Active Campaign Flow Chart

Active Campaign Flow Chart

Active Campaign Flow ChartActive Campaign Flow Chart

You can also see whether the completion rate has increased or decreased, how long it considers contacts to reach that goal, and you can browse all contacts to see who did and didn’t reach the goal. ActiveCampaign’s Message Variables is my favorite function. It saves me a lots of time and effort, and neither MailChimp nor ConvertKit (update: 9/2020 ConvertKit now has ” bits”) has an equivalent function.

Let’s say you have the given name of just some of your contacts, which holds true with my list. I generally don’t require a given name to register to my list, however in some cases I get a first name, such as when somebody buys an item. Would not it be great to welcome your contacts by name, in the cases when you have it? You can do this, however it’s troublesome.

I’m likewise filtering for generic terms included by other systems, such as a dash, or “Visitor.” If they have a first name, I state “Hey,” and after that their given name. If they don’t, I simply say “Hey there,” (Active Campaign Flow Chart). By building a Message Variable in ActiveCampaign, I can quickly change my greeting according to whether I have the contact’s given name.

Active Campaign Flow Chart

I developed a variable that’s merely %greeting-hey%. If I have the contact’s name, it shows up in the e-mail. If I do not have the contact’s name, it defaults to “Hey,”. Where Message Variables truly save me a lot of time is by allowing me utilize the very same automation over and over once again for my webinars, and I can rapidly alter out all of the details.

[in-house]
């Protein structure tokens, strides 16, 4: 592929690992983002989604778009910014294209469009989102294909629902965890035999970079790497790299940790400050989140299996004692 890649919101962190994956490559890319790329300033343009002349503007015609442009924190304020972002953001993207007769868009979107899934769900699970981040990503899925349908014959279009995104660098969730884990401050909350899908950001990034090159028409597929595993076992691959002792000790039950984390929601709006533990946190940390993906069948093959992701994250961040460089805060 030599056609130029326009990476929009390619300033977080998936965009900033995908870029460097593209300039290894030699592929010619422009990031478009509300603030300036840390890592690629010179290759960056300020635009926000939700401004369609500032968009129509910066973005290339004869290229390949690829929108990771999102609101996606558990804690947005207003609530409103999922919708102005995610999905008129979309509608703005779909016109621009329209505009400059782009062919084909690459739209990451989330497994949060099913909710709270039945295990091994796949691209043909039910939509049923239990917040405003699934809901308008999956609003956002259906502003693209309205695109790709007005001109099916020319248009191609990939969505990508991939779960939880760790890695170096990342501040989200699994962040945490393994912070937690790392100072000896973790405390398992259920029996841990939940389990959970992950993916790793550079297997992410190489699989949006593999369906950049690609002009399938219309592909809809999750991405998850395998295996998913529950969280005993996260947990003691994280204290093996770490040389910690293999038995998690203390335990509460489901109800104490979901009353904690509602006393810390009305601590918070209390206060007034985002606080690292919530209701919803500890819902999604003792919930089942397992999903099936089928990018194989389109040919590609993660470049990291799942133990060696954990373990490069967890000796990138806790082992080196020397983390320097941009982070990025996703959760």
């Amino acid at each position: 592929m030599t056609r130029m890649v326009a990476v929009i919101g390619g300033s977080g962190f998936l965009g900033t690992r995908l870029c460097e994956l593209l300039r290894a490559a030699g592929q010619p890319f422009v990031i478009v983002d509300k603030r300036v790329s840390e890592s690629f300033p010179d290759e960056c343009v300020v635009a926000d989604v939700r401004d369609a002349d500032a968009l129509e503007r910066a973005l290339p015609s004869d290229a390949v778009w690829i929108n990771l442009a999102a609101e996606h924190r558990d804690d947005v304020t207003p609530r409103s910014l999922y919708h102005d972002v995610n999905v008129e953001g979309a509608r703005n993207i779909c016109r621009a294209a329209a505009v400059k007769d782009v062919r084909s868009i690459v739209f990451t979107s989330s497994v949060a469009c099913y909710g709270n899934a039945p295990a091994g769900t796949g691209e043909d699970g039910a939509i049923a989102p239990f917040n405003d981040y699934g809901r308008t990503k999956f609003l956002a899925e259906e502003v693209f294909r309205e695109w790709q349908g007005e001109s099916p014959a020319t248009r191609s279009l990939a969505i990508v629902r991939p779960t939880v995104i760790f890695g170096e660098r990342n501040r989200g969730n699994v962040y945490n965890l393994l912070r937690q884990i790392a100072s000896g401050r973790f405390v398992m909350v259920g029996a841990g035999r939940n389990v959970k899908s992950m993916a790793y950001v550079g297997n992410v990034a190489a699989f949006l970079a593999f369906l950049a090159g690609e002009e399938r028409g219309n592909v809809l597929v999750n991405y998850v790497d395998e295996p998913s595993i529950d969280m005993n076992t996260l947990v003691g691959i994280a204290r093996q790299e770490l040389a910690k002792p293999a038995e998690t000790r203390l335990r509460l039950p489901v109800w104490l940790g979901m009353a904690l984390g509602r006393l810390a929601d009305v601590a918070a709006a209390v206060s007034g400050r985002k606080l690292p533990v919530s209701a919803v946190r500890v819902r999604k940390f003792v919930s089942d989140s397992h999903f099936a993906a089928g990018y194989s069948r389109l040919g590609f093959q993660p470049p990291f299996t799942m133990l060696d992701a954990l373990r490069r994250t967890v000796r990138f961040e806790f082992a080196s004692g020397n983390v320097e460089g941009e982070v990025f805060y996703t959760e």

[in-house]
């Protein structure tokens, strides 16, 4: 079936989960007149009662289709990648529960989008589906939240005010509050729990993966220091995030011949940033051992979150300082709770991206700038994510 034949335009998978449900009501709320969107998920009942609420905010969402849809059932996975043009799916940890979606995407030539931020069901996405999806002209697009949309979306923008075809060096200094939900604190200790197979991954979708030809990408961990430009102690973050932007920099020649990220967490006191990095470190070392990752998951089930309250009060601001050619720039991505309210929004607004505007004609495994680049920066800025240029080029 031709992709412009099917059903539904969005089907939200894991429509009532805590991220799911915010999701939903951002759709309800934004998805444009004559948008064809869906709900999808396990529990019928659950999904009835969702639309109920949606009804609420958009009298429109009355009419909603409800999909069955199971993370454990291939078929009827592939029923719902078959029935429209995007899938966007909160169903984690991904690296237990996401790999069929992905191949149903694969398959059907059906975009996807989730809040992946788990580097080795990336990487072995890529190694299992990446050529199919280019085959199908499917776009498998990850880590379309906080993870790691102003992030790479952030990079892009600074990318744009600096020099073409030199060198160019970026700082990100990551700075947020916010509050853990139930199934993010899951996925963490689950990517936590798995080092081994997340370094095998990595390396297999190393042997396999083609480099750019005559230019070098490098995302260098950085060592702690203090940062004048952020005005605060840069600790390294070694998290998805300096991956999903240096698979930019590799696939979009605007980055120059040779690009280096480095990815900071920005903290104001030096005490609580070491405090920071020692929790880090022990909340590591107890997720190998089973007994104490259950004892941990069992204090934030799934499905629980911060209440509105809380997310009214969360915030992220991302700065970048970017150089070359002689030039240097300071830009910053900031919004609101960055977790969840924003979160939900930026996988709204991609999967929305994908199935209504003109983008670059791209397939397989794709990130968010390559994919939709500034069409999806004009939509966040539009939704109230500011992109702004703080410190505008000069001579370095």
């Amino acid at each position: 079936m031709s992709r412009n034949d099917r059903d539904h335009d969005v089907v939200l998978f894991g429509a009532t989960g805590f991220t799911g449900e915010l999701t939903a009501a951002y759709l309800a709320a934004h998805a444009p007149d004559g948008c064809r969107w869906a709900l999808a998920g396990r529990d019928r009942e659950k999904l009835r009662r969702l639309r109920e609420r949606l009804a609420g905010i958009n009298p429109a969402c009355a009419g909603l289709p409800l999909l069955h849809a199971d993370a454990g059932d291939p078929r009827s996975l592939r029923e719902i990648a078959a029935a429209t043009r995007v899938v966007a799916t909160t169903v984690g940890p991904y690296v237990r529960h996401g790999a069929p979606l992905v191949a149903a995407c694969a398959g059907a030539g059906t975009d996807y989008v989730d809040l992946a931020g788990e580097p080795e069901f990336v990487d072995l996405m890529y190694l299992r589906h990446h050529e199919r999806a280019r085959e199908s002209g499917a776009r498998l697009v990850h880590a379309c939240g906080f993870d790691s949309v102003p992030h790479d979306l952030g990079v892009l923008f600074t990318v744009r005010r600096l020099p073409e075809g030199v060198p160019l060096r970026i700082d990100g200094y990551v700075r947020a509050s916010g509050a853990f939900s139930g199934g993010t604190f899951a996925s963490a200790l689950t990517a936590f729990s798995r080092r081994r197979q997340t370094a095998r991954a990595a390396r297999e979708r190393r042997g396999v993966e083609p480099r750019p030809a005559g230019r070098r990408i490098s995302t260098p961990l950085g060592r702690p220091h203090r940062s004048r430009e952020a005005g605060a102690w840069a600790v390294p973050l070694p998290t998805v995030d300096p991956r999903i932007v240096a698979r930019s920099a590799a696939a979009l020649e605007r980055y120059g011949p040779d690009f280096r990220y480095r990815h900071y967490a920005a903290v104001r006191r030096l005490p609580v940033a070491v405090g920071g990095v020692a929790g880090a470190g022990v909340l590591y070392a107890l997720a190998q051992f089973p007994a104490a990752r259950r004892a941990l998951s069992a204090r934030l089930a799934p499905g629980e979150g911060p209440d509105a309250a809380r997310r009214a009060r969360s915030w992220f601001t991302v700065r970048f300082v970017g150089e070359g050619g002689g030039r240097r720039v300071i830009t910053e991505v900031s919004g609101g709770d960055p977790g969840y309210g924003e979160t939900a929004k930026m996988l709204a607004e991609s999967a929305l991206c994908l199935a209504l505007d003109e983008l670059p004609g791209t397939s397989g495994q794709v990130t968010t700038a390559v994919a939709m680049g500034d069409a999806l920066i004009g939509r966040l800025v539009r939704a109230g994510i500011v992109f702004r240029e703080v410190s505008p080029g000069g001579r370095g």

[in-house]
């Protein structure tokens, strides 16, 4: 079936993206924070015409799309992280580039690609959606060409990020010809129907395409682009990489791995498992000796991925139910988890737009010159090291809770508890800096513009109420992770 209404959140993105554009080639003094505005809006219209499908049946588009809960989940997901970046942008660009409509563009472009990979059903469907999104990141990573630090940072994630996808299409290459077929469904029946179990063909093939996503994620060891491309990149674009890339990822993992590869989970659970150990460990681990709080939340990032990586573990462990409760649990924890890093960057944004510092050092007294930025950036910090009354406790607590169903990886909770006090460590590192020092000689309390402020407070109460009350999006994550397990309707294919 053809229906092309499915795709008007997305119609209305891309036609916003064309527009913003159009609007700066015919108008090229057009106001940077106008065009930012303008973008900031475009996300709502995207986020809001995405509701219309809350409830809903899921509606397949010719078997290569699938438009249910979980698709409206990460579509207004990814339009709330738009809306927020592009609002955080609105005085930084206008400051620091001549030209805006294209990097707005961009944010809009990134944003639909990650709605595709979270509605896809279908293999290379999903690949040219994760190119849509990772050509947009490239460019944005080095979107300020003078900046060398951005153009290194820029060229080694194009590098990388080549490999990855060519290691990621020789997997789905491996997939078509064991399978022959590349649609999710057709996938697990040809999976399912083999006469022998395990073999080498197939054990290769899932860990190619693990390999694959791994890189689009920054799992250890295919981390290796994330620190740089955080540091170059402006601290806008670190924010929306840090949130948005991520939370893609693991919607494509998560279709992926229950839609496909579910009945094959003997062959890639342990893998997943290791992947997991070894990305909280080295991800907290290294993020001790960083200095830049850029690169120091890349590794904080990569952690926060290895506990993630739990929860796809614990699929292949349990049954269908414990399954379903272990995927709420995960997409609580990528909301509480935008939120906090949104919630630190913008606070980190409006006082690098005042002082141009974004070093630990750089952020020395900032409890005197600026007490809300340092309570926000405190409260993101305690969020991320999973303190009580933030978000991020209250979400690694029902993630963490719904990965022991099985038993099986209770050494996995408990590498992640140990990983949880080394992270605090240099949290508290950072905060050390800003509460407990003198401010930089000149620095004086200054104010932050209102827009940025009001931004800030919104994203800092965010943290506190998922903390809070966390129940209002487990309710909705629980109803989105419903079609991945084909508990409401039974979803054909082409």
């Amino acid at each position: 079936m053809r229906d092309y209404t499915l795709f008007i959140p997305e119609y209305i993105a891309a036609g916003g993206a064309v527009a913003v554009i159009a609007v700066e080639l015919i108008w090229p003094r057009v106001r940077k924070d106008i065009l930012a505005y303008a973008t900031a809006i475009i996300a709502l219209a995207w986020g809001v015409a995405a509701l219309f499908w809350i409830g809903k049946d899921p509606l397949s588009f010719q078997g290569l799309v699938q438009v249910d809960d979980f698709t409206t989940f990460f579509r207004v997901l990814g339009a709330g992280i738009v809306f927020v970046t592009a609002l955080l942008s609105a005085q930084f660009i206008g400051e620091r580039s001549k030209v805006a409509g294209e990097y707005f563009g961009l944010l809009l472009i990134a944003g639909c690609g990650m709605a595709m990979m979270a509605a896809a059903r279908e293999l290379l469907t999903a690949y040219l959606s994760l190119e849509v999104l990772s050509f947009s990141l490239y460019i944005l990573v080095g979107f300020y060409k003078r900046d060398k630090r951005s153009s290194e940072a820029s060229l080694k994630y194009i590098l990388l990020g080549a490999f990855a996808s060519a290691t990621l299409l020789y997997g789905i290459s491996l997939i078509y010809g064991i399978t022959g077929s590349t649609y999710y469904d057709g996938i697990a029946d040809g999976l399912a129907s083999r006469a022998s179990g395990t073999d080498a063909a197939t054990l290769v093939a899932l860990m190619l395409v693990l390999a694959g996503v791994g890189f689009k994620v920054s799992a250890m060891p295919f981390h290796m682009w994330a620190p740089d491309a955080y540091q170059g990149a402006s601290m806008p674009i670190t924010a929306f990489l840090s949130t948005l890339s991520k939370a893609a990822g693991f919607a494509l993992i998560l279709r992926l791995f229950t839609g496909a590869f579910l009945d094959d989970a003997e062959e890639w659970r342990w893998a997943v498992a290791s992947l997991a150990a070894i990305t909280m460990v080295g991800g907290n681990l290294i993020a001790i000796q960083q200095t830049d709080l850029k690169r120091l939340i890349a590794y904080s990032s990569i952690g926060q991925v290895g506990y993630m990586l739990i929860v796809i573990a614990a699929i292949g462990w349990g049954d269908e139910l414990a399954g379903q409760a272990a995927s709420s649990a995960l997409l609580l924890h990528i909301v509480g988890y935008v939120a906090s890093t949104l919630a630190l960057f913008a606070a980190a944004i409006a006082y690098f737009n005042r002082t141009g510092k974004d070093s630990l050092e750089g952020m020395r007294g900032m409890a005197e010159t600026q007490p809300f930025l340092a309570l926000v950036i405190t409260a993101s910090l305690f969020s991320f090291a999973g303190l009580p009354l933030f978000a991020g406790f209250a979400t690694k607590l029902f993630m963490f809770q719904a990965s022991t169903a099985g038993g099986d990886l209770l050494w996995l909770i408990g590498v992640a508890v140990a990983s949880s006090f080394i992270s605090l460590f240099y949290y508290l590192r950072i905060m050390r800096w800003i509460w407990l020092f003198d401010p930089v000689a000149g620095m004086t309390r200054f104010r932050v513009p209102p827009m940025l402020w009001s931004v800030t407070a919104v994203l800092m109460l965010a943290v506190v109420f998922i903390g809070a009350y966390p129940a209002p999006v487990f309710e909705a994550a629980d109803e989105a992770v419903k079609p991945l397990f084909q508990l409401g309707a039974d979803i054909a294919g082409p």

Active Campaign Flow ChartActive Campaign Flow Chart

Here vary for a webinar I run called “Bust Through Creative Blocks.” You can see I have a lot of various variables here, such as the date and time of the webinar, the cost of the item, offer terms, discount coupon code, and more. Each time I run a brand-new webinar, I can change each of these variables to match any schedule changes or deal modifications.

And here it remains in an e-mail. This message variable allows me to quickly alter out a countdown timer. I did point out earlier that one of the cons of ActiveCampaign is their email modifying experience. I switched from MailChimp, and MailChimp takes place to have the very best email modifying experience. I actually like to send out easy e-mails.

Active Campaign Flow Chart

I’ve discovered that very tough to do with ActiveCampaign. For awhile, I was modifying emails in ActiveCampaign’s hybrid editor, which is rather clunky. For a long period of time, I used ActiveCampaign’s hybrid HTML and WYSIWYG editor, which was triggered by a standard design template I produced. The user interface for the HTML editor looks like it was pulled from some complimentary open-source task. Active Campaign Flow Chart.

Nevertheless, adding images is a little bit of a chore. You need to choose them from a file web browser. There’s no drag and drop option. ActiveCampaign’s HTML e-mail editor needs that you compose totally in HTML. The option to this, if you desire to have control over the HTML, is to modify pure HTML, with a sneak peek on the side.

Including images to ActiveCampaign’s rich text editor is a clunky experience. You require separate text boxes for above and listed below the image. Lately I have actually begun utilizing ActiveCampaign’s rich full-screen editor. They have some nice templates, however I still desire to send the plainest email possible. They do have some plain-looking emails, but they have some degree of minimal formatting, which you can’t eliminate – Active Campaign Flow Chart.

Active Campaign Flow Chart